The 17-story University of Texas office tower known as Block 164 currently under construction on a portion of the 14-acre former Brackenridge hospital campus is now officially topped out, and we don’t even need anyone associated with the project to confirm that for us — as of this week, there’s a tree sitting up there. If you’re familiar with the whole ancient pagan tradition (no, seriously) of “topping out,” you’ll know this indicates the building has now reached its highest level.
This project, designed by the folks at Gensler Austin and overseen by general contractors Zapalac/Reed on behalf of UT-associated nonprofit developers the 2033 Higher Education Development Foundation, broke ground months before the start of the pandemic, and was never in any danger of not being completed — especially considering the institutional money funding the redevelopment of the Brackenridge site. Still, we’re glad to see another soon-to-arrive downtown tower — especially one overlooking a certain reimagined downtown park just across Red River Street — hitting this next milestone towards completion, since it’s really only step one.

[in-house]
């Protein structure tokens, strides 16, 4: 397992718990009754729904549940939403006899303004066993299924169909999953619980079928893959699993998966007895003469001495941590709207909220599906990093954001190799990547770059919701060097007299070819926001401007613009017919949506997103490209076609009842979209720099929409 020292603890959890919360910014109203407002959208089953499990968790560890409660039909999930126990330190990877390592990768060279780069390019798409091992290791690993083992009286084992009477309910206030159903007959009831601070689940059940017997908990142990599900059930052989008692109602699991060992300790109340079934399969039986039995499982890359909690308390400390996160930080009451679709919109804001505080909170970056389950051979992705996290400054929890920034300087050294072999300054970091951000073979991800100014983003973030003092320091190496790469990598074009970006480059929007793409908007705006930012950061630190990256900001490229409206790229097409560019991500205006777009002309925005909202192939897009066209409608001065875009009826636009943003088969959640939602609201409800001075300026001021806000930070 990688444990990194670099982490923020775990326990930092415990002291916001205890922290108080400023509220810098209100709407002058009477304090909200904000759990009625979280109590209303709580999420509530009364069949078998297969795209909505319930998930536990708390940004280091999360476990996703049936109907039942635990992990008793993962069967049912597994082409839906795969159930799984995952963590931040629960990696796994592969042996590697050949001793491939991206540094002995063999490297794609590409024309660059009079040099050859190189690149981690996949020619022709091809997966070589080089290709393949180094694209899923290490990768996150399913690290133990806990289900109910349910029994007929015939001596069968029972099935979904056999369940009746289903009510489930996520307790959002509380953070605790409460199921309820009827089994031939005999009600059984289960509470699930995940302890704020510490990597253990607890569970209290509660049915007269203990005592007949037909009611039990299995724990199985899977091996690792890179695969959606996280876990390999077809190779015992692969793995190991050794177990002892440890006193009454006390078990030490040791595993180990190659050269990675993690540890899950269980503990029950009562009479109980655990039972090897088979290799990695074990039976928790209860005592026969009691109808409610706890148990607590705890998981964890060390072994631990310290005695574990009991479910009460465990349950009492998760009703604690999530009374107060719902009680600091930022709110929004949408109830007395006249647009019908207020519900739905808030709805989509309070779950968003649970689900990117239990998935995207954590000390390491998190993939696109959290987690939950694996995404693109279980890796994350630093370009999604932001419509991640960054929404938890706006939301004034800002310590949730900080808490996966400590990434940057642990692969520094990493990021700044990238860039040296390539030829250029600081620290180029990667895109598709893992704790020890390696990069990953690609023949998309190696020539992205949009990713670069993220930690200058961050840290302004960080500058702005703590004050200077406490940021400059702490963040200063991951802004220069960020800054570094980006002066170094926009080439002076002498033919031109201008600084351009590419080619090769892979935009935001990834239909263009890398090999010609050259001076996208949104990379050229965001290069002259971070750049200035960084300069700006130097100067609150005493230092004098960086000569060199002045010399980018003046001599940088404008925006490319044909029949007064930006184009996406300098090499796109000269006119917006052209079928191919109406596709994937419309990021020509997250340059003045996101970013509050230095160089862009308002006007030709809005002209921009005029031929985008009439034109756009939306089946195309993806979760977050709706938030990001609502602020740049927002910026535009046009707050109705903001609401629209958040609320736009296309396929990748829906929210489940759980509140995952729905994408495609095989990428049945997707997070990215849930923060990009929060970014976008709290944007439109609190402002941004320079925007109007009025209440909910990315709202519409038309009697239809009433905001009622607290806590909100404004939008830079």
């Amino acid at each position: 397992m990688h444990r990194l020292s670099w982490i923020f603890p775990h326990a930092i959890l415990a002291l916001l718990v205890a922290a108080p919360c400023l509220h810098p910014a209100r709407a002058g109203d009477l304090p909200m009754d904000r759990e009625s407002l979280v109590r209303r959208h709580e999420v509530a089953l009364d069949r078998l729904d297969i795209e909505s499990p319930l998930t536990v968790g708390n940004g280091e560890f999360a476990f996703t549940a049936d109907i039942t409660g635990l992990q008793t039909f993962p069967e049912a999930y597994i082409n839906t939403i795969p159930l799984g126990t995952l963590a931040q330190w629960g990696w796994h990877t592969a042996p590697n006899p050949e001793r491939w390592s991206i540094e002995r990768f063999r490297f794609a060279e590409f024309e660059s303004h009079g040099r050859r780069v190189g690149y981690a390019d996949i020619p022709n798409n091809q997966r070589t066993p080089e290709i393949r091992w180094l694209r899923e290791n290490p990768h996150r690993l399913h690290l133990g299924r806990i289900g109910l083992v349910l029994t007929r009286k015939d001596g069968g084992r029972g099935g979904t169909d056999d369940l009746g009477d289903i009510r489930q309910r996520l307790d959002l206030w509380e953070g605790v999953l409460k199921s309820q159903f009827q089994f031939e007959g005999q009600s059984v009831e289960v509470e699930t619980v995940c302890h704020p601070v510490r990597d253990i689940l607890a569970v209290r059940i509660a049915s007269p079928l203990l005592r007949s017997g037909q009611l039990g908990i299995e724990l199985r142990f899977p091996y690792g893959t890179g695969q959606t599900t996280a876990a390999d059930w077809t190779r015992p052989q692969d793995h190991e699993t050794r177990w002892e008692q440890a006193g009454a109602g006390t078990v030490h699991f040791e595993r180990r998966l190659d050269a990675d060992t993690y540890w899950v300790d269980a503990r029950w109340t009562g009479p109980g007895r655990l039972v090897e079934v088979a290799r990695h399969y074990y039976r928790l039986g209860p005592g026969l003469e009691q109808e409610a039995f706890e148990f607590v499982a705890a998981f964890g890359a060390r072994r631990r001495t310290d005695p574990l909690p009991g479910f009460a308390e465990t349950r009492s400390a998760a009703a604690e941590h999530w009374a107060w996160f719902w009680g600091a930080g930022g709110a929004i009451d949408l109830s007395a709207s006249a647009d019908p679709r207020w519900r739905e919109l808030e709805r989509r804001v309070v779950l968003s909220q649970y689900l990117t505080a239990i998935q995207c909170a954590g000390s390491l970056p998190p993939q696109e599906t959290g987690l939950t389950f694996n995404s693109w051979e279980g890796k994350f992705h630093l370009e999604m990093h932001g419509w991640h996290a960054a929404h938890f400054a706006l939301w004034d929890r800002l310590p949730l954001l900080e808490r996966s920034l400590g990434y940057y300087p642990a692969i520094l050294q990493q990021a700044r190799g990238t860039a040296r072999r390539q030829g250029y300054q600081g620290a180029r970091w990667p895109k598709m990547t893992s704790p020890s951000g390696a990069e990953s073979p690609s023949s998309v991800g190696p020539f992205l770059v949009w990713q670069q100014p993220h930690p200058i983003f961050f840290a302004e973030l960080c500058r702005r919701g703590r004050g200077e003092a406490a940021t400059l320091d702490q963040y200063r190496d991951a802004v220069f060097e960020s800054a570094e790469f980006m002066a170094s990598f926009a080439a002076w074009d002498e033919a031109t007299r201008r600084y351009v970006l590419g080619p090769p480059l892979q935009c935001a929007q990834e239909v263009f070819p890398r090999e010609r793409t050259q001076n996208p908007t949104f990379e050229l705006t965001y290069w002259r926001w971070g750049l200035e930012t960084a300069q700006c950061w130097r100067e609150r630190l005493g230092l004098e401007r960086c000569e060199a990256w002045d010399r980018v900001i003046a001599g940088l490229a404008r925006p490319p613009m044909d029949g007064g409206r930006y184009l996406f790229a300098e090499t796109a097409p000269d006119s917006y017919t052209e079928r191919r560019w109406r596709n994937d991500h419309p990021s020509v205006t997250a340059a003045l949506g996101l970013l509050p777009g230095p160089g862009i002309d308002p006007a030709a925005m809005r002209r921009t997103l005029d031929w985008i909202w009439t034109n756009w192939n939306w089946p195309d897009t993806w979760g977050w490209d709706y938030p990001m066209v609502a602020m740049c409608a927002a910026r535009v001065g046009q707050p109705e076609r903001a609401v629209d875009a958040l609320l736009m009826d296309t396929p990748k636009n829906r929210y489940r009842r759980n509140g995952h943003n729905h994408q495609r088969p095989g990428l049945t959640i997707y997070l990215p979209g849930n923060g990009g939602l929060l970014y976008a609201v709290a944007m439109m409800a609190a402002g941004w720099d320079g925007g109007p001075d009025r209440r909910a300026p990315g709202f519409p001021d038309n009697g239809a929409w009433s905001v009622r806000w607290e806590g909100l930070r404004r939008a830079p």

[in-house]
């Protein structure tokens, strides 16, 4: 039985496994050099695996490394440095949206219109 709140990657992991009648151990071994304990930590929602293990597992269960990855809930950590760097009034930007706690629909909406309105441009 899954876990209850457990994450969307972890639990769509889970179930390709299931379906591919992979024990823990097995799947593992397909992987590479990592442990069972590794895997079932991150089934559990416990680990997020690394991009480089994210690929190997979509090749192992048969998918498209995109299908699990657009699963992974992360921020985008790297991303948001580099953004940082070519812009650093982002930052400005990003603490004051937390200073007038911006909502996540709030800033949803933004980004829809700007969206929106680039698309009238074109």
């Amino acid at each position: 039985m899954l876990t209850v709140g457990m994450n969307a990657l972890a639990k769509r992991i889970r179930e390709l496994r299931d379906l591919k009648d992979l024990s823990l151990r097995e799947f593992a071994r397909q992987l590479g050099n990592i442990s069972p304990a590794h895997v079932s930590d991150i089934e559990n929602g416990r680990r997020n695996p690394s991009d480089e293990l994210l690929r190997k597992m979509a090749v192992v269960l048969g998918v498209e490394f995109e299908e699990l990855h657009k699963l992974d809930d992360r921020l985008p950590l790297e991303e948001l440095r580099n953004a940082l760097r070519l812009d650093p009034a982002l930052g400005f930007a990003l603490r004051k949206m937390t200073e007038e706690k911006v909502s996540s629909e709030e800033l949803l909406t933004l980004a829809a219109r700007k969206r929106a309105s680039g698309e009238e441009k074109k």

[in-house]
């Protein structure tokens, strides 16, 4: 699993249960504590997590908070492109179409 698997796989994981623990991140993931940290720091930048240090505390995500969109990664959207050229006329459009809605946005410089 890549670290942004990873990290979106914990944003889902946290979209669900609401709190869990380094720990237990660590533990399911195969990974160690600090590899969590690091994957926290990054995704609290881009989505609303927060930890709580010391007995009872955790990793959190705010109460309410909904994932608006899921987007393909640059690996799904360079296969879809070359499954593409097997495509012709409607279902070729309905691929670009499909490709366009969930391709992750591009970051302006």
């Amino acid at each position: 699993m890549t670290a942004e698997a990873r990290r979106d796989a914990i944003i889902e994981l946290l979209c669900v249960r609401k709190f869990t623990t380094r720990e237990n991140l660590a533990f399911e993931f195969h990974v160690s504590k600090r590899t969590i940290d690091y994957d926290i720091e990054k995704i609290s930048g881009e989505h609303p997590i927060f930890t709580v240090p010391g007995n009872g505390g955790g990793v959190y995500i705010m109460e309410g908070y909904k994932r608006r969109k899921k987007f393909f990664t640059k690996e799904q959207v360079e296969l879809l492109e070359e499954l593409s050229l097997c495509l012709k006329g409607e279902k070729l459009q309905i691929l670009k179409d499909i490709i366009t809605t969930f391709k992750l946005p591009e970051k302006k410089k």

What’s set to take place beyond this tower’s completion concerns the remaining acreage of the former hospital, where UT and Dell Medical School plan to establish an “Innovation District” containing multiple new buildings containing both additional academic space and room for private tenants in the medical and health technology fields. Owned by low-income healthcare providers Central Health, the Brackenridge tract recently received council approval for a planned unit development that could potentially bring a wide mix of uses to portions of the site from different developers, including housing and commercial, over a 10 to 15-year period.
If 14 acres wasn’t enough, directly south of the Brackenridge tract is the former 1.7-acre HealthSouth Rehabilitation Hospital site, where developer Aspen Heights Partners is planning a two-tower project containing residential and office uses along with a possible 100 affordable units, a park, and substantial retail space — after all, with Waterloo Park on the verge of reopening just across the (soon to be realigned) Red River Street, this district is suddenly kind of a catch.
It’s a lot to keep up with, and we know this for a fact since we’ve received a few inquiries from readers asking us what this tower’s deal is, which doesn’t often happen since you folks are a plugged-in bunch. Plenty of details remain up in the air regarding the future of this emerging, uh, Innovation District, which we’ll be happy to follow as each one hits the ground — but for now, isn’t that a nice tree?